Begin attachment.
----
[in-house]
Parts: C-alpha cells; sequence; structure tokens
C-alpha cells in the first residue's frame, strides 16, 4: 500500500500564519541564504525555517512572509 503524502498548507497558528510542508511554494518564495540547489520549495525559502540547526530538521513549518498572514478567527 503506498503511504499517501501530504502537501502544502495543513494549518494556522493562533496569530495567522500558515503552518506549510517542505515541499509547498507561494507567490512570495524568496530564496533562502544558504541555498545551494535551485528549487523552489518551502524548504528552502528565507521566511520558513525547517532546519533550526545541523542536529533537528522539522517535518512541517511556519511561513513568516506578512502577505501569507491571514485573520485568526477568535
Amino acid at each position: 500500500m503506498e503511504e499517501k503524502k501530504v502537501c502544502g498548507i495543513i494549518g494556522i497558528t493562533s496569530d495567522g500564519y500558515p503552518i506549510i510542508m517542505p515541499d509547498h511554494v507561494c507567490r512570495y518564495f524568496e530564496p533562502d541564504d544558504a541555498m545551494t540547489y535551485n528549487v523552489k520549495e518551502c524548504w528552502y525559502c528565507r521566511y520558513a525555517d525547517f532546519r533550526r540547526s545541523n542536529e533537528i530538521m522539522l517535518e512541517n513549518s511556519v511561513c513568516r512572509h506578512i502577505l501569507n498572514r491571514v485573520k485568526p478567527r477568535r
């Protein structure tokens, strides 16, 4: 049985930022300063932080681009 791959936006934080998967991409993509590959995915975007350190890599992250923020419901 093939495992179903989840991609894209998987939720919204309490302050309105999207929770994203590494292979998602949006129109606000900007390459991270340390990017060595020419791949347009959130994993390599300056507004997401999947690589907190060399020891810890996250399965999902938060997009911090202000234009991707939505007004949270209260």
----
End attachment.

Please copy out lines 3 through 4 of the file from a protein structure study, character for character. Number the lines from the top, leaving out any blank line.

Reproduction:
C-alpha cells in the first residue's frame, strides 16, 4: 500500500500564519541564504525555517512572509 503524502498548507497558528510542508511554494518564495540547489520549495525559502540547526530538521513549518498572514478567527 503506498503511504499517501501530504502537501502544502495543513494549518494556522493562533496569530495567522500558515503552518506549510517542505515541499509547498507561494507567490512570495524568496530564496533562502544558504541555498545551494535551485528549487523552489518551502524548504528552502528565507521566511520558513525547517532546519533550526545541523542536529533537528522539522517535518512541517511556519511561513513568516506578512502577505501569507491571514485573520485568526477568535
Amino acid at each position: 500500500m503506498e503511504e499517501k503524502k501530504v502537501c502544502g498548507i495543513i494549518g494556522i497558528t493562533s496569530d495567522g500564519y500558515p503552518i506549510i510542508m517542505p515541499d509547498h511554494v507561494c507567490r512570495y518564495f524568496e530564496p533562502d541564504d544558504a541555498m545551494t540547489y535551485n528549487v523552489k520549495e518551502c524548504w528552502y525559502c528565507r521566511y520558513a525555517d525547517f532546519r533550526r540547526s545541523n542536529e533537528i530538521m522539522l517535518e512541517n513549518s511556519v511561513c513568516r512572509h506578512i502577505l501569507n498572514r491571514v485573520k485568526p478567527r477568535r